The Daily Stoic for February 26th. “To each his own”.
“Another has done me wrong? Let him see to it. He has his own tendencies, and his own affairs. What I have now is what the common nature has willed, and what I endeavor to accomplish now is what my nature wills.”
—MARCUS AURELIUS, MEDITATIONS, 5.25
No American book on philosophy is complete without a reference to Abraham Lincoln. In this stoic passage, the author narrates how, when getting upset with someone, instead of telling that person, he would write a long letter, describing what was wrong with the behavior of this person and what Abraham would have wanted them to do instead. He would not send this letter, though.
The rough equivalent of that letter in today’s terms would be writing an angry tweet. I can’t make up my mind whether this is a good thing or not. I’m trying to think about real-life situations here.
Is It Good To Release Our Negativity?
On the one hand, while writing that tweet or letter can help you relieve the stress or tension of the moment, I doubt it’s constructive at all.
In my view, when we turn those negative feelings into words, we are materializing them and making them real in our minds.
If we are angry with a workmate because it took her a lot to do one of her tasks, and led by the anger of the moment, we write: “she is such a lazy person… never finishes her tasks in time”, we are changing our opinion about that person. Perhaps she just had a bad day, but in our minds she is now a lazy worker.
Additionally, Twitter or any other social media platform adds a propagation factor to the equation. They are no longer your thoughts, now it’s your public opinion.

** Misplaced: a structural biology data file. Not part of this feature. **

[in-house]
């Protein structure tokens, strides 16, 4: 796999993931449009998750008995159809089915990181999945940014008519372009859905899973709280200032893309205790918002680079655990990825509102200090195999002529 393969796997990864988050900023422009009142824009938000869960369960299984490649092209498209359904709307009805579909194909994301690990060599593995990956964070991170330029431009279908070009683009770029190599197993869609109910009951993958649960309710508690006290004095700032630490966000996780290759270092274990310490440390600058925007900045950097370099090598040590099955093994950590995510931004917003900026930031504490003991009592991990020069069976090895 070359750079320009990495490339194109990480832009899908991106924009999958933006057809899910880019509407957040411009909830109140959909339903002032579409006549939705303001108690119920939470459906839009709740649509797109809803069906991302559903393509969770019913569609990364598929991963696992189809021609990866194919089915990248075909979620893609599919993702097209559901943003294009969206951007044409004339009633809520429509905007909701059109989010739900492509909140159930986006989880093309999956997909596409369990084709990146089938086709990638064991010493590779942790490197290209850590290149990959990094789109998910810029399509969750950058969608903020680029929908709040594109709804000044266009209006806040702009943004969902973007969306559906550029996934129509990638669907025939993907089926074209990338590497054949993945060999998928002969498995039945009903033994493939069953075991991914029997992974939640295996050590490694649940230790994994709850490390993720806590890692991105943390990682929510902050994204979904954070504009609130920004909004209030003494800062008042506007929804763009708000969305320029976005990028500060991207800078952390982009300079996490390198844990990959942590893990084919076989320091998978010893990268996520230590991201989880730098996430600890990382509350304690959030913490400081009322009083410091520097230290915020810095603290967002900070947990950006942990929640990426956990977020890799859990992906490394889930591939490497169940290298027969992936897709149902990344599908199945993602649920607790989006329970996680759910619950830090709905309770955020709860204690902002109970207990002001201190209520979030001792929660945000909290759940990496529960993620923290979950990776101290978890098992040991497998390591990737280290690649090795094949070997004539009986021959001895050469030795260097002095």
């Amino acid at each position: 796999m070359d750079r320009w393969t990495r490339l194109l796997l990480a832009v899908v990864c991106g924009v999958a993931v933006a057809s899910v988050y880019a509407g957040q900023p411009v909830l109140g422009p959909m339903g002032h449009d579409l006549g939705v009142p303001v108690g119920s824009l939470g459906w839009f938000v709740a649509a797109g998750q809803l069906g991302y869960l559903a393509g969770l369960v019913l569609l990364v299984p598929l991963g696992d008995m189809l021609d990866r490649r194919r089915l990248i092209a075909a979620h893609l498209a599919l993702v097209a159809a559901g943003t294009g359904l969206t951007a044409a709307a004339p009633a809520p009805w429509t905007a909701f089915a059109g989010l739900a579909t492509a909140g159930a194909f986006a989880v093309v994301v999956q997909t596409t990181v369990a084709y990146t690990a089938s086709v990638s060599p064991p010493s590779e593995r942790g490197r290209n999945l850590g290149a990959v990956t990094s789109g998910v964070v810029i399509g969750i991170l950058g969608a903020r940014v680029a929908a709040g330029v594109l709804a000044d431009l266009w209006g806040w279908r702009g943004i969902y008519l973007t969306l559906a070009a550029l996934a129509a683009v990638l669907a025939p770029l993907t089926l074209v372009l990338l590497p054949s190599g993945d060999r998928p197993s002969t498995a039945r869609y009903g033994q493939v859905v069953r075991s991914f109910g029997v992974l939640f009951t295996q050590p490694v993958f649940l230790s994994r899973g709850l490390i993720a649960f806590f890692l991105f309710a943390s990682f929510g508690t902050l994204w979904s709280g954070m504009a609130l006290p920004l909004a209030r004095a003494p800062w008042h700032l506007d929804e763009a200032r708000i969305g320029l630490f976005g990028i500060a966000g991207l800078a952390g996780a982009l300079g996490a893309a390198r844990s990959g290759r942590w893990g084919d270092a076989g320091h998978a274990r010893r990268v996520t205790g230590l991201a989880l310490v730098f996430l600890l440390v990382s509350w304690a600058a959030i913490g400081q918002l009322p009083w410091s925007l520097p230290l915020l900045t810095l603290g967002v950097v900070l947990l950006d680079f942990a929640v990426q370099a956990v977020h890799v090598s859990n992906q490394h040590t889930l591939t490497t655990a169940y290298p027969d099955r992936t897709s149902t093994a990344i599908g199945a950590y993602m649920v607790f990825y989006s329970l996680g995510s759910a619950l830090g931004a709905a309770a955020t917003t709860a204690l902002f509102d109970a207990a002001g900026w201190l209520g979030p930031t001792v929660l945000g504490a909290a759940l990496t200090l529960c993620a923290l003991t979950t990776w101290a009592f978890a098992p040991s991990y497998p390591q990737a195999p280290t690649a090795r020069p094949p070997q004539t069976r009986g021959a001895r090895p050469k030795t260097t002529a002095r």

Finally, there’s a time there that you are wasting in putting negative feelings on paper (or in the cloud). I don’t think the relief we experiment is worth that.
I would rather stick to more positive ways of coping with it. Perhaps meditating about it.
To Each His Own
On the other hand, I feel sometimes it’s better to actually say what you think to the offending person. Of course, before doing that, you need to take a deep breath, allow yourself a moment to calm down and make sure it’s your mind who’s speaking, not your emotions.
Sometimes, and I’m thinking about working situations here, there are teammates who are in fact lazy. We all know this person that tries to make you do their job, or spends most of the time sucking up to the boss…
They are not going to stop if you just write an angry letter about them and hide that in a drawer at home. You need to tell them, politely, but firmly, that you are not there to do their job.
This is just an example but, in my mind, sometimes it’s better to tell things out loud. Obviously, stoicism is a perfect tool to avoid being dragged by our feelings and instead say the things from a rational, constructive perspective.
But you need to take it out. Suppressing your anger is never a good think, like good old Homer shows us.
Today’s Daily Stoic, “To each his own”, revolves again around not letting our feelings take over our daily situations. Concretely, on the need of telling someone when we are angry or infuriated with something they did.
While I think it’s not constructive at all to just write a letter about this person and never actually send it, I believe that we need to actually let that feelings get out.
For me, the best way is having a deep breath and telling that person in the most humble, honest and tranquil way possible.